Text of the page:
Tempera

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Description

A water thinned paint that dries to a water resistant film. Egg tempera is an aqueous emulsion paint with an egg yolk or whole egg binder that originated in medieval Europe. These paints dry to a semi-matte appearance by the evaporation of water and the coagulation of the egg protein. After about 1400 CE, variations of tempera were made with egg/oil, gum/oil, glue/oil and other emulsions as artists began to experiment with drying oils. As linseed oil paints became popular at the end of the 16th century, tempera died out. It enjoyed a revival near the end of the 19th century when Cennino's treatise was published.

Some other water thinned paints that dry to form a water soluble film are sometimes incorrectly called tempera paints (e.g., distemper, gouache, poster paint and watercolors).

Synonyms and Related Terms

egg tempera; gum tempera; glue tempera; oil tempera; tempera paint; Pittura a tempera (It.); tempera (Fr., Deut., Ned.); témpera (Esp.); Malarstwo temperowe (Pol.); têmpera (Port.)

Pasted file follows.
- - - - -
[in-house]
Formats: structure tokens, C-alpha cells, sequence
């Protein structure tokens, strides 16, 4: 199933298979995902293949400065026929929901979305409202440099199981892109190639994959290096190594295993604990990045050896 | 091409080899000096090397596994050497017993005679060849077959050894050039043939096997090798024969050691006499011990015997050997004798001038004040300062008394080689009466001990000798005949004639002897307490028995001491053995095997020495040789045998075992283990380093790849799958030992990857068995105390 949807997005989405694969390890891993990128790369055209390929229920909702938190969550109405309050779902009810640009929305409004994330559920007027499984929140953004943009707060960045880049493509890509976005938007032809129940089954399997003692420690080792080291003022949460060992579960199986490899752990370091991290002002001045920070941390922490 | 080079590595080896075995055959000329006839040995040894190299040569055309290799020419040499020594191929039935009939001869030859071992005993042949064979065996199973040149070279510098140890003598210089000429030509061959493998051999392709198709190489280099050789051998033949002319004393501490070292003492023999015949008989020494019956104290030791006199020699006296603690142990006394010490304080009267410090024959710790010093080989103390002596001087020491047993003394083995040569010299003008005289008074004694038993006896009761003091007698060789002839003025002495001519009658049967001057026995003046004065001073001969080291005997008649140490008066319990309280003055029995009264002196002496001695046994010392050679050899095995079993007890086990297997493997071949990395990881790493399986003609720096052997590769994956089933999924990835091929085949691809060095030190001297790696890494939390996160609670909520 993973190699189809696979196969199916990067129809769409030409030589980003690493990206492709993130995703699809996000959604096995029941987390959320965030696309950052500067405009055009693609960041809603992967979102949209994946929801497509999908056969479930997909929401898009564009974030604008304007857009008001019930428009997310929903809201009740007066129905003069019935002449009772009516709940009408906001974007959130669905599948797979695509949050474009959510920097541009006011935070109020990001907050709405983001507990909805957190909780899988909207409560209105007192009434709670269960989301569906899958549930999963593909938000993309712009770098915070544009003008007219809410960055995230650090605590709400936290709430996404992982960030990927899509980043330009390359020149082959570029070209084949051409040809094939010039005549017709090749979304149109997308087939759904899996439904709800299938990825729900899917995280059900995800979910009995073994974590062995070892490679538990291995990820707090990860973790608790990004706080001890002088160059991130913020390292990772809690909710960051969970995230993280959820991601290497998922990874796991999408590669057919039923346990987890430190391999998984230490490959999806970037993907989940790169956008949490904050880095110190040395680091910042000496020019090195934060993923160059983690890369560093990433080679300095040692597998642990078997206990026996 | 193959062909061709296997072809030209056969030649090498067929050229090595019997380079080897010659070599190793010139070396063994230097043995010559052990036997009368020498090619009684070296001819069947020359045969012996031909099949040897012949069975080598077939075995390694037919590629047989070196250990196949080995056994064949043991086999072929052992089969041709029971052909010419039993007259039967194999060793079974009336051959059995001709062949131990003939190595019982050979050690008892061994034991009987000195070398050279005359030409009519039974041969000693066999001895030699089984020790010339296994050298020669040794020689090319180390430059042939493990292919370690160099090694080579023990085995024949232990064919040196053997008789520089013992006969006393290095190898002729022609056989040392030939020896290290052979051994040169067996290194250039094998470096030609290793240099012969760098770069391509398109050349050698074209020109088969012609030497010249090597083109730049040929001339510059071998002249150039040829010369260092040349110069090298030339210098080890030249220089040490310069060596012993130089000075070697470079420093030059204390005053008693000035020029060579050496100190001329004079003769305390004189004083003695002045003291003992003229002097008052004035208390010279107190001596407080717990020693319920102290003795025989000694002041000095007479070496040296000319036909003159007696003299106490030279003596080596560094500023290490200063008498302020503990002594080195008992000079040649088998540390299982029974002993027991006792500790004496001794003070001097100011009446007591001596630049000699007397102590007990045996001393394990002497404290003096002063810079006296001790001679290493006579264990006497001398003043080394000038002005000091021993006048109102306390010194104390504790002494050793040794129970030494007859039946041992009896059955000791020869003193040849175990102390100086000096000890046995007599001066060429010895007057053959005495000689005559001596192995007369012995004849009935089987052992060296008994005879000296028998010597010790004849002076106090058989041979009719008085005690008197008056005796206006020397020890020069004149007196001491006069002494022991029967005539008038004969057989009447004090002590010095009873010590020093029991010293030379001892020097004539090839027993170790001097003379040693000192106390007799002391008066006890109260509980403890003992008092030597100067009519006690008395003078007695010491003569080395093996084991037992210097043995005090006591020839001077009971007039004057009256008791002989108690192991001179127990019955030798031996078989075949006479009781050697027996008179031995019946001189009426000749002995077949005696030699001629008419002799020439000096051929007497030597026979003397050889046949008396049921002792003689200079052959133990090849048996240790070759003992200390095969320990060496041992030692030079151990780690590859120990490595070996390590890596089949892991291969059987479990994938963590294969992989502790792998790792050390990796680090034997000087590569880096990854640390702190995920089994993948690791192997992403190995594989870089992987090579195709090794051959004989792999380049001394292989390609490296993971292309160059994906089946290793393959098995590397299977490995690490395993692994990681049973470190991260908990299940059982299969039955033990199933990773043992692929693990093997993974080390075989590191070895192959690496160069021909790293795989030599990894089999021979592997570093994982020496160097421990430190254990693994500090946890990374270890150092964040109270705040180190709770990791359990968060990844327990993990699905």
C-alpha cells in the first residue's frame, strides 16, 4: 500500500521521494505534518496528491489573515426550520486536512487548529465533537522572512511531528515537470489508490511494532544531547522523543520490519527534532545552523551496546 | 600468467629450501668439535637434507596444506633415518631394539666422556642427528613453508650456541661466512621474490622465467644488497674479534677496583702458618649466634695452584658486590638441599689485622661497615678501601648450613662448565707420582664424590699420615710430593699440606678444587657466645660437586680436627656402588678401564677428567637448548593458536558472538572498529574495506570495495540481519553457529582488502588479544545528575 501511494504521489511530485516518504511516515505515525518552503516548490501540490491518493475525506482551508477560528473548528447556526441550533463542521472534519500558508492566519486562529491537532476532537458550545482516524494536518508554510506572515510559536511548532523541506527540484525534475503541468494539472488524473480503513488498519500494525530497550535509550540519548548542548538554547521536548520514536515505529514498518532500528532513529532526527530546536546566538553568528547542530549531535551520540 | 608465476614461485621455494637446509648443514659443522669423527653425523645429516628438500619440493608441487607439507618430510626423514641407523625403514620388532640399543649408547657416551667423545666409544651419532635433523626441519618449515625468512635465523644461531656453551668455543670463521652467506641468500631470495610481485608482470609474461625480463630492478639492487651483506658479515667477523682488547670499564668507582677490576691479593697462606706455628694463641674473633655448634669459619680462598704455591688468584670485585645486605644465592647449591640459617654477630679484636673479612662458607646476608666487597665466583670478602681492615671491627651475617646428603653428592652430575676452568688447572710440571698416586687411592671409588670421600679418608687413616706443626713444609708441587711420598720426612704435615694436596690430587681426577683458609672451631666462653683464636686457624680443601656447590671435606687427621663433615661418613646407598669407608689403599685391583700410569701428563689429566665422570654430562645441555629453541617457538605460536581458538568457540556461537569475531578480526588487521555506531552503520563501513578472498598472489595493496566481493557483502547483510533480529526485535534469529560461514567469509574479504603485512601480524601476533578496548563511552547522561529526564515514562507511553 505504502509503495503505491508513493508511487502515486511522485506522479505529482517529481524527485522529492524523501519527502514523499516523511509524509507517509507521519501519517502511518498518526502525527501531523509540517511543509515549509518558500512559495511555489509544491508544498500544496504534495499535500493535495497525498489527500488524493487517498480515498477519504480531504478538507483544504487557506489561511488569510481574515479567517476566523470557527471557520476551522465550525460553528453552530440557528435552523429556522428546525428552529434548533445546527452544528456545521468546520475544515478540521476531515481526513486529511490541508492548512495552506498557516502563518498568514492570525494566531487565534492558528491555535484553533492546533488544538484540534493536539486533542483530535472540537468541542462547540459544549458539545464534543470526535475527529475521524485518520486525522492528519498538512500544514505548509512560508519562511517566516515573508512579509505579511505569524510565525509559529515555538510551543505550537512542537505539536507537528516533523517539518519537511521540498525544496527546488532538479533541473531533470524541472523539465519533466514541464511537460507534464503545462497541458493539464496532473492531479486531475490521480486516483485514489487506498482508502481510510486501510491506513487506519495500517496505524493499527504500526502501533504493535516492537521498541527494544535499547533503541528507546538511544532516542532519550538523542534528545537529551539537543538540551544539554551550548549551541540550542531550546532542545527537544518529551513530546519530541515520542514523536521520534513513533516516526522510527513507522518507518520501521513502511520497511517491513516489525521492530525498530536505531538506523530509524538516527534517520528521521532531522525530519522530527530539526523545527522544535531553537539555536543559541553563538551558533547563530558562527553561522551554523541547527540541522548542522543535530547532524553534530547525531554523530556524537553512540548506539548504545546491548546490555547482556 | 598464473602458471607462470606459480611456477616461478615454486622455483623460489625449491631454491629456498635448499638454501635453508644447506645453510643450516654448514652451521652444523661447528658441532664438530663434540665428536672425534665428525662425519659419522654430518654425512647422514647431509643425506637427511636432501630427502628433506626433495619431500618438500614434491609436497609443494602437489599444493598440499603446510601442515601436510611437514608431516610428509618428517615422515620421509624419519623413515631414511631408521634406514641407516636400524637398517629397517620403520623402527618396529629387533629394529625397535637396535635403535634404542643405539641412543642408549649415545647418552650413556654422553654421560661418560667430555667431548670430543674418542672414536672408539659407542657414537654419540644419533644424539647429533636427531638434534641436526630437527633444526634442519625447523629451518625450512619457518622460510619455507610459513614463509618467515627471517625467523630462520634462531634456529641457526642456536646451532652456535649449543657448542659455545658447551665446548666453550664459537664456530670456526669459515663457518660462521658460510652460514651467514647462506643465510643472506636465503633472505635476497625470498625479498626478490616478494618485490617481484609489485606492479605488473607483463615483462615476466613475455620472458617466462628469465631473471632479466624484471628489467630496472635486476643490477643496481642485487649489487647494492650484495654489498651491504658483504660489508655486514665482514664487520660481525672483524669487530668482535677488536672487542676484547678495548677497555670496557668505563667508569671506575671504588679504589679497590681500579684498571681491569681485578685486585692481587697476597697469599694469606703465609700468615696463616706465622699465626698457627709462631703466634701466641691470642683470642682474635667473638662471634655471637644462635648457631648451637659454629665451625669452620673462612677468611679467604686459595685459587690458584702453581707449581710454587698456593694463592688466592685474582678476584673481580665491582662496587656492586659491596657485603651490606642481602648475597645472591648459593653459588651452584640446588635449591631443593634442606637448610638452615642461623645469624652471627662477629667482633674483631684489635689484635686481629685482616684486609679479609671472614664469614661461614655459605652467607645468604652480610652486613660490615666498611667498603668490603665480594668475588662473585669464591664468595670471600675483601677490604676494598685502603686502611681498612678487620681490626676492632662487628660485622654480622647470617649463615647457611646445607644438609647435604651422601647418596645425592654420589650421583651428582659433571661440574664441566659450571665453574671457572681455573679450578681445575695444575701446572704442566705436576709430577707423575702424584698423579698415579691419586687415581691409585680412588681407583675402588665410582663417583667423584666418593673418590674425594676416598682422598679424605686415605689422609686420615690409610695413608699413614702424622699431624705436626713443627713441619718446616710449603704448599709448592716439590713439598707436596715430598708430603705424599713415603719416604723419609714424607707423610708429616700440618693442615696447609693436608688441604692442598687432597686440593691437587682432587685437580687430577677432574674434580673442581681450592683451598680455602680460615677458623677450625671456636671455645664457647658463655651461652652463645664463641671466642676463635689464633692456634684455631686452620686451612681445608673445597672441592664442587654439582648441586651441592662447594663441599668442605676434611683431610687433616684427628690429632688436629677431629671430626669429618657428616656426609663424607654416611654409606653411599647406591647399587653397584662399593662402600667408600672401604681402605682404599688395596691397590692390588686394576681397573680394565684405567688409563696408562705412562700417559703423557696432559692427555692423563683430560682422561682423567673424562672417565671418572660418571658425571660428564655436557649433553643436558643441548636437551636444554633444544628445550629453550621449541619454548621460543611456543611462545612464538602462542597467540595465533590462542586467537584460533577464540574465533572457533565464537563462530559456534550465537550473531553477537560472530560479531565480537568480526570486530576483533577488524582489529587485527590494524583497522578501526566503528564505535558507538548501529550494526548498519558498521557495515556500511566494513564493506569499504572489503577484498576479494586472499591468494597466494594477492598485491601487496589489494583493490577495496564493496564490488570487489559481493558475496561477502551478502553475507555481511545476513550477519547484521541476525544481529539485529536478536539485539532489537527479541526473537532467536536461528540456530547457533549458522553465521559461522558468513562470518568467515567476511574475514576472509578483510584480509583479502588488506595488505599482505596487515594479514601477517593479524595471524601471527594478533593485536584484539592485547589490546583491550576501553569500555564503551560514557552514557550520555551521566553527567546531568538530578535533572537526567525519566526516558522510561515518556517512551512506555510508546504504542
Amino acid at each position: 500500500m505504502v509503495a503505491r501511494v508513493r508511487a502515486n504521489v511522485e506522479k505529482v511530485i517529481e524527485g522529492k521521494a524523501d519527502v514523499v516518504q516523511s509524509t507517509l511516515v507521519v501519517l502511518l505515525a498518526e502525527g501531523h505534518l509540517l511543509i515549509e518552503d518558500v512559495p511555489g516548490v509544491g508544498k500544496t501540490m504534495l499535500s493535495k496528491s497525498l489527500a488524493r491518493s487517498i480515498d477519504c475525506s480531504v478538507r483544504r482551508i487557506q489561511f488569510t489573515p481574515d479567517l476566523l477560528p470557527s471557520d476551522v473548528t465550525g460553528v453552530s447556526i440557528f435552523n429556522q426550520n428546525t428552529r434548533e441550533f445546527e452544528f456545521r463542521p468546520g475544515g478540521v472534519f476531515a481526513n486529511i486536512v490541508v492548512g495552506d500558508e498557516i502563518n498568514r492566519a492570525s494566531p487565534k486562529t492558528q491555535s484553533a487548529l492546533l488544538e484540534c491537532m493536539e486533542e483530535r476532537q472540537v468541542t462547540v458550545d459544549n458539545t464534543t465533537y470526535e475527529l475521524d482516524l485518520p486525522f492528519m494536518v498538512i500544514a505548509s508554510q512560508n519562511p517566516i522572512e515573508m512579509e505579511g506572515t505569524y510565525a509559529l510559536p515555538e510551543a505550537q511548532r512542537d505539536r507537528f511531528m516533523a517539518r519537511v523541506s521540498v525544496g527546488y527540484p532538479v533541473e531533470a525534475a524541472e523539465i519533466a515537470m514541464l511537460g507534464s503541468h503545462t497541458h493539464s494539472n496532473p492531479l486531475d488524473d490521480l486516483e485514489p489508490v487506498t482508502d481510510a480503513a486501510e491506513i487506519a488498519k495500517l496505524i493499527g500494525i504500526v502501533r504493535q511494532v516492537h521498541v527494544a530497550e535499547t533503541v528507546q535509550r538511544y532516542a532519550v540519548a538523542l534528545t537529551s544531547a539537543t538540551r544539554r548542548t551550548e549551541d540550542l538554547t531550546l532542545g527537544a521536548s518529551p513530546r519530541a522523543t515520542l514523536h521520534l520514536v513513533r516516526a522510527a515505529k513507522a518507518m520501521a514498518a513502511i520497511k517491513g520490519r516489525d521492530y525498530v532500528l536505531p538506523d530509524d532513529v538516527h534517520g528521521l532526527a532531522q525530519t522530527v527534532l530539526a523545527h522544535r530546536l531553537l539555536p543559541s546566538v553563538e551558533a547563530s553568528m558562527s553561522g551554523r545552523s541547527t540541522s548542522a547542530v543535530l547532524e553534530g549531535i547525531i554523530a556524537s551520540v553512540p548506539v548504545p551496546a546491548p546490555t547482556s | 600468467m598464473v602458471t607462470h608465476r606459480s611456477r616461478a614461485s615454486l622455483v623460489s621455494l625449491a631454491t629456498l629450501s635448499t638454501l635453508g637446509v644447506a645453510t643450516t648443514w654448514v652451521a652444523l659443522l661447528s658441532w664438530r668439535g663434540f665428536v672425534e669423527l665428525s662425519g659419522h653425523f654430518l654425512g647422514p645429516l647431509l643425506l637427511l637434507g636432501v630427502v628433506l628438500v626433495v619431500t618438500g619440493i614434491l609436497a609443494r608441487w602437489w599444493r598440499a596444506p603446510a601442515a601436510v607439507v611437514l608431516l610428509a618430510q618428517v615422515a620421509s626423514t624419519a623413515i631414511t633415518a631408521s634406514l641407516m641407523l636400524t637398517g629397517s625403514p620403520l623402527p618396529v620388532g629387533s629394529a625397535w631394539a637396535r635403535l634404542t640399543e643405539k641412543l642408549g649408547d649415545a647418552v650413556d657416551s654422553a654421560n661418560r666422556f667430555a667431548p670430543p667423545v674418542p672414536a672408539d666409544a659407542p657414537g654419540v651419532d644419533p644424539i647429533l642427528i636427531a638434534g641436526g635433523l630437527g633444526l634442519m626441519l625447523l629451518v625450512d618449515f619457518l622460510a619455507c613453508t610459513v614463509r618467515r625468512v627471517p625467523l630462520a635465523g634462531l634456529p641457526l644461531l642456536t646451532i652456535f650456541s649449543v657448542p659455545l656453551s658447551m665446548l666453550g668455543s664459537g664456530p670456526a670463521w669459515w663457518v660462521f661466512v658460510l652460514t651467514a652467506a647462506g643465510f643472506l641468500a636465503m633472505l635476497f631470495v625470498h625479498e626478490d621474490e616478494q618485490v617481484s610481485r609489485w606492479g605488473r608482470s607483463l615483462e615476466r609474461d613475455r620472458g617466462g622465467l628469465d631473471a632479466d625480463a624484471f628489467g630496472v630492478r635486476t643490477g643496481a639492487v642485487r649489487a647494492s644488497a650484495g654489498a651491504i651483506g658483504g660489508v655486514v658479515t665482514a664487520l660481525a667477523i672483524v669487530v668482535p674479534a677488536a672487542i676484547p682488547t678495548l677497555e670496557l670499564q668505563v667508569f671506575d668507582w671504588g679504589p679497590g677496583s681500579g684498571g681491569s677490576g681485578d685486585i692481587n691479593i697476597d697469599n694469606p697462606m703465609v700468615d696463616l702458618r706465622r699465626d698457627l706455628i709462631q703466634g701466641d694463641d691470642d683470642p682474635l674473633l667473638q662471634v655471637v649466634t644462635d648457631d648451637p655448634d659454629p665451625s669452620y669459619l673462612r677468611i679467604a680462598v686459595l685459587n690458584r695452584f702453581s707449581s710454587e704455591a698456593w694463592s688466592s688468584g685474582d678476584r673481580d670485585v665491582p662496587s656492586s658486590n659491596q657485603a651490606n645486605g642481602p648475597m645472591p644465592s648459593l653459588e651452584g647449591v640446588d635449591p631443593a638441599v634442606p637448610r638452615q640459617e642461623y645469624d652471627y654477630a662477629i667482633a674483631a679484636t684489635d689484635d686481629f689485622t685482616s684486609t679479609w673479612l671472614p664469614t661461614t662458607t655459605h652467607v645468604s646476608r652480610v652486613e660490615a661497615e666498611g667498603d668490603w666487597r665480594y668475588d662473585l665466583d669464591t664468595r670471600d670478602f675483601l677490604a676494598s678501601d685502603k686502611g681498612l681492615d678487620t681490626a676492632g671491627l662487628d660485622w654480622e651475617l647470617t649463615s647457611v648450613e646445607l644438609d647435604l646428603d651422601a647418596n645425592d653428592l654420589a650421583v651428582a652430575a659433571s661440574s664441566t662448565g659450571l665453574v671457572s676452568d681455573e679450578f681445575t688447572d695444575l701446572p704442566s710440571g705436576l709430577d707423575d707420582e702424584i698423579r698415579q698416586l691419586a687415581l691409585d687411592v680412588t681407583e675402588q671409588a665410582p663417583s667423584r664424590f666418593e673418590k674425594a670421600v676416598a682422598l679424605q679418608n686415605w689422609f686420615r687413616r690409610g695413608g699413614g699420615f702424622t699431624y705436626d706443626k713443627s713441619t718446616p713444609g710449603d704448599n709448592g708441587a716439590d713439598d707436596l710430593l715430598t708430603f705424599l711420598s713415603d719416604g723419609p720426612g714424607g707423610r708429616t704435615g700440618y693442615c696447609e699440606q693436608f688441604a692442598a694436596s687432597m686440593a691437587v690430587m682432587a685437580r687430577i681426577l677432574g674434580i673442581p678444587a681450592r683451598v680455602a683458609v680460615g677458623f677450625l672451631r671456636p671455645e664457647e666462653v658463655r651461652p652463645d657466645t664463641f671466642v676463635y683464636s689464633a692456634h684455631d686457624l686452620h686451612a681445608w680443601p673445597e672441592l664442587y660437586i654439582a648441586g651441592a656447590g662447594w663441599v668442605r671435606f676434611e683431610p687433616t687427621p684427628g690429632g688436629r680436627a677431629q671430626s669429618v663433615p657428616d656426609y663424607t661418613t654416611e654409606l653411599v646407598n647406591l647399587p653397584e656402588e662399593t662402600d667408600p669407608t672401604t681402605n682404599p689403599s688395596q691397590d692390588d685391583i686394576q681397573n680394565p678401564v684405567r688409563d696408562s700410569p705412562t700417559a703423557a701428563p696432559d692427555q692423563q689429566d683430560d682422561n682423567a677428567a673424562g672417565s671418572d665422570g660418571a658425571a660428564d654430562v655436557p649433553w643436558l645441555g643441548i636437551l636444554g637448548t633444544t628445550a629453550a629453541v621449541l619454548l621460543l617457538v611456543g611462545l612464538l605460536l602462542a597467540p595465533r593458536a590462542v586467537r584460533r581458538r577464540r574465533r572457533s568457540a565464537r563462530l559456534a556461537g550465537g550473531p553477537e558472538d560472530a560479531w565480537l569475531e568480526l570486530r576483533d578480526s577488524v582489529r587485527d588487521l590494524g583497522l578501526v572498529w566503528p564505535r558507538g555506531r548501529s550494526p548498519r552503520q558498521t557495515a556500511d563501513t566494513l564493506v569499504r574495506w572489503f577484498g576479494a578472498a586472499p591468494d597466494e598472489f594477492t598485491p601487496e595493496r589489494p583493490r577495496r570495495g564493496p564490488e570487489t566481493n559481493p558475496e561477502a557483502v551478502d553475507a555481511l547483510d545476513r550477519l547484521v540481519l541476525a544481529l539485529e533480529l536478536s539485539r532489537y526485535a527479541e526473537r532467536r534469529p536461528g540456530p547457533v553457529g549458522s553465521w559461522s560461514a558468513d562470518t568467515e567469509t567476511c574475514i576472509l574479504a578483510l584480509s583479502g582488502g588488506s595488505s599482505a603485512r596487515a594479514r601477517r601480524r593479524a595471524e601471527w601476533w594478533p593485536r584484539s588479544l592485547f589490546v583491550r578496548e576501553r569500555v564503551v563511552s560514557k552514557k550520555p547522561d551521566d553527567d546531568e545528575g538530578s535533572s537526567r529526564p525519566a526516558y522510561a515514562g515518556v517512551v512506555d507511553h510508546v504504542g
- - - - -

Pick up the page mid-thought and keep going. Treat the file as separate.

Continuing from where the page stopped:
Authority

  • R. J. Gettens, G.L. Stout, Painting Materials, A Short Encyclopaedia, Dover Publications, New York, 1966
  • Reed Kay, The Painter's Guide To Studio Methods and Materials, Prentice-Hall, Inc., Englewood Cliffs, NJ, 1983
  • Ralph Mayer, A Dictionary of Art Terms and Techniques, Harper and Row Publishers, New York, 1969 (also 1945 printing)
  • Hermann Kuhn, Conservation and Restoration of Works of Art and Antiquities, Butterworths, London, 1986
  • Dictionary of Building Preservation, Ward Bucher, ed., John Wiley & Sons, Inc., New York City, 1996
  • Paint in America, Robert Moss (ed.), John Wiley & Sons, New York, 1994 Comment: M.Phillips, "A Victorian Trompe l'Oeil"
  • Website address 1 Comment: D. van der Reyden "Identifying the Real Thing" ww.scmre.org/analysis.htm
  • The Dictionary of Art, Grove's Dictionaries Inc., New York, 1996

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